Two perfectly cozy, utterly charming English village mysteries

Books


Who doesn’t love a pretty village? In these two debut mysteries, rolling countryside, cobbled streets and grand medieval manors create perfectly pastoral backdrops for murder most foul. 

The Antique Hunter’s Guide to Murder

Freya Lockwood is at loose ends: Her ex-husband is forcing the sale of their London home; their daughter, Jade, has left for university; and it’s been years since Freya’s been enthused about anything aside from motherhood. 

She once worked as an antiques hunter alongside her mentor, the debonair and wickedly intelligent Arthur Crockleford. They returned stolen antiquities to their rightful owners, a pursuit both exhilarating and fulfilling. But after a trip to Cairo ended terribly, Freya cut contact. She hasn’t spoken to Arthur or returned to her hometown of Little Meddington in the 20 years since.

As C.L. Miller’s The Antique Hunter’s Guide to Murder opens, Freya’s beloved and fabulous Aunt Carole calls with news of Arthur. He’s been found dead in his Little Meddington shop, and Carole’s convinced he’s been murdered. To add to the emotional upheaval, Arthur left Freya a letter imploring her to find the culprit using cryptic clues he’s set out for her.

The quest begins at an antiques enthusiasts’ weekend at nearby Copthorn Manor. The ivy-covered mansion is set on beautiful grounds, but inside the house, things are far from pretty. The shifty cast of characters present is filled with likely suspects, all of whom are ill-mannered at best and dangerous at worst. Can Freya and Carole untangle the deadly connections between past and present before the killer strikes again?

Miller adds authenticity by name-checking real antiques with help from her late mother, the author and “Antiques Roadshow” expert Judith Miller. Readers will enjoy following the trail of clues alongside Freya and Carole, who must also contend with their conflicting feelings about Arthur. This series kickoff capably combines a treasure hunt, a murder mystery and complex relationship dynamics, and is sure to keep readers curious and engaged, while perhaps pining for their own special antique, too.

How to Solve Your Own Murder

Kristen Perrin’s How to Solve Your Own Murder also centers on amateur sleuths who are aunt and niece. Although in this lively, twisty tale, Great-Aunt Frances is the recently deceased victim, found in the library of her stately mansion in the village of Castle Knoll.

Her 25-year-old great-niece and aspiring mystery novelist, Annie, is present for this sad discovery, being one of the family members and advisors Frances summoned to Gravesdown Hall to discuss her will. But while Frances’ demise is a terrible shock to the group, it wouldn’t have surprised Frances herself: In 1965, a fortuneteller told the then-teenager, “All signs point toward your murder,” and she’s been trying to preemptively solve her own murder ever since.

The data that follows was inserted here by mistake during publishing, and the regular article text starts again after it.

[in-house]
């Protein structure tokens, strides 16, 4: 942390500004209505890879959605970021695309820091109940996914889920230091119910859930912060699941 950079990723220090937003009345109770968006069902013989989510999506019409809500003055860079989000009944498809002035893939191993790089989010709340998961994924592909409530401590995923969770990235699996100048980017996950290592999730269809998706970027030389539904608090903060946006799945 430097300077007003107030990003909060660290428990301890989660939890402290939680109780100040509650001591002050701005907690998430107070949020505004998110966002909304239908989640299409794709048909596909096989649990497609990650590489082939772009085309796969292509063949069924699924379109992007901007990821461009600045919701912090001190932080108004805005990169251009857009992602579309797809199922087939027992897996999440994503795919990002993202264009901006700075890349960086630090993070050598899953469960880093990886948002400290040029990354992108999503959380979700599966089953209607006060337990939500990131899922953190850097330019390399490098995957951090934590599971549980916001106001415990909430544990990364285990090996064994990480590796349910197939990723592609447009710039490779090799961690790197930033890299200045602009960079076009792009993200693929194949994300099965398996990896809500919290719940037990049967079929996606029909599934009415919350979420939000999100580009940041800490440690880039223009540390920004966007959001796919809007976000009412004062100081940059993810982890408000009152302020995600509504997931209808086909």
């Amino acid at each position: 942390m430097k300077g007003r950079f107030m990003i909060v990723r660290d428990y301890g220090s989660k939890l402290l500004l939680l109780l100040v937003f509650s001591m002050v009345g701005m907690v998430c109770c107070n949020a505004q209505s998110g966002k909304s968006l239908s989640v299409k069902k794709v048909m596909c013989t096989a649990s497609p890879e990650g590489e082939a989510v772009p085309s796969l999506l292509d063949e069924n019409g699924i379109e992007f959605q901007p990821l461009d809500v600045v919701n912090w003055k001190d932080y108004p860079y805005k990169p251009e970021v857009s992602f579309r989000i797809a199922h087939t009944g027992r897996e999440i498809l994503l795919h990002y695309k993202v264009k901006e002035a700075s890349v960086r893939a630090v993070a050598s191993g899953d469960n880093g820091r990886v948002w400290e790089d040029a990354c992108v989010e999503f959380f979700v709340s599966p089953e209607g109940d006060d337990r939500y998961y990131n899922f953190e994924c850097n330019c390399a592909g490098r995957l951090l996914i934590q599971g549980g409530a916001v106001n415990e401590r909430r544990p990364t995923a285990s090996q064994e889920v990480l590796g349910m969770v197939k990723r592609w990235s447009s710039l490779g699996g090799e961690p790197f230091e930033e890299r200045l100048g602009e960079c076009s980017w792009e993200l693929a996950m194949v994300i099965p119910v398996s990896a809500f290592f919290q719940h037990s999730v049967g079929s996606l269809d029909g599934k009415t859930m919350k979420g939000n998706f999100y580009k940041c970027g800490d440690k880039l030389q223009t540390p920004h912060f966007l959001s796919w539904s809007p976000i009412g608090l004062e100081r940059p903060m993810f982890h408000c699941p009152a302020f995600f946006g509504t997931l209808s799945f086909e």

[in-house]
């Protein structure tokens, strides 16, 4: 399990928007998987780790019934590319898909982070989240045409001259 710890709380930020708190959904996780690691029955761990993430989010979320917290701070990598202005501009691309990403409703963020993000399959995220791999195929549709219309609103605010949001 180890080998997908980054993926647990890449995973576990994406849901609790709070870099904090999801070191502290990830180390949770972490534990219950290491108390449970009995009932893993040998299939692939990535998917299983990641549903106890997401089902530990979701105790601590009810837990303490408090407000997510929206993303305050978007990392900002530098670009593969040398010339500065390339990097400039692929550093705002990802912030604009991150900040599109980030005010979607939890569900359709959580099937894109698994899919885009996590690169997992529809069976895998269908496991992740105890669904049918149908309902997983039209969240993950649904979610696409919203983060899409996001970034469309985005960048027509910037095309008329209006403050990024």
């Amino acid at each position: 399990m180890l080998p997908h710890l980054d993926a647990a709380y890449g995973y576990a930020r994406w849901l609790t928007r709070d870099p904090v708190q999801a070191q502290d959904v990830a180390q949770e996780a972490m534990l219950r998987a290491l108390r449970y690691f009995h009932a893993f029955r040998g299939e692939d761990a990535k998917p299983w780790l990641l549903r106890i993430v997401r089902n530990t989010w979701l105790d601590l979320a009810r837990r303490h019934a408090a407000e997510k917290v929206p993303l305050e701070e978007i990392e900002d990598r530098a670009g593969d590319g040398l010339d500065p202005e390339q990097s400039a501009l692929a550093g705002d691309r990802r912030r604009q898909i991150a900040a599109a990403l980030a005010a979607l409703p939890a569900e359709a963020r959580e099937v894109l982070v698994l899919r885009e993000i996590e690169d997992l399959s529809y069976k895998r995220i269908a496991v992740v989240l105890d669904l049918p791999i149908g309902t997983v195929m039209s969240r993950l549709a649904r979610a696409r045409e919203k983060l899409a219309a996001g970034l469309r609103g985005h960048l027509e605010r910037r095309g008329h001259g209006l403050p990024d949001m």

Castle Knoll residents have long scoffed at Frances’ belief in the prophecy, and bristled at her investigations of their foibles and indiscretions—all of which are detailed on a floor-to-ceiling murder board. That board will come in handy, since Frances left Annie and the other guests at Gravesdown an assignment: Whoever solves Frances’ murder within the week will be the sole heir to her money and property. If the police crack the case first, the estate will be turned over to real estate developers, thus destroying the charm of the village filled with those who doubted Frances.

Those drawn into Frances’ game include Saxon, her nephew and the village coroner; handsome and enigmatic Detective Crane; and Walter, her lawyer and friend. There are secrets and conflicts of interest galore, plus multiple ways to access Gravesdown Hall undetected, making for an absolute pile of red herrings. And while Castle Knoll is “like a picture on a biscuit tin,” there’s plenty of ill intent roiling beneath its delightful surface. Can Annie stay safe and find the murderer before week’s end? 

Perrin juggles characters and clues with aplomb, sketching in the past via teen Frances’ journals and immersing readers in the present through Annie’s determined, good-hearted point of view. Readers will root for her as she gains hard-won confidence in this entertaining exploration of family secrets.



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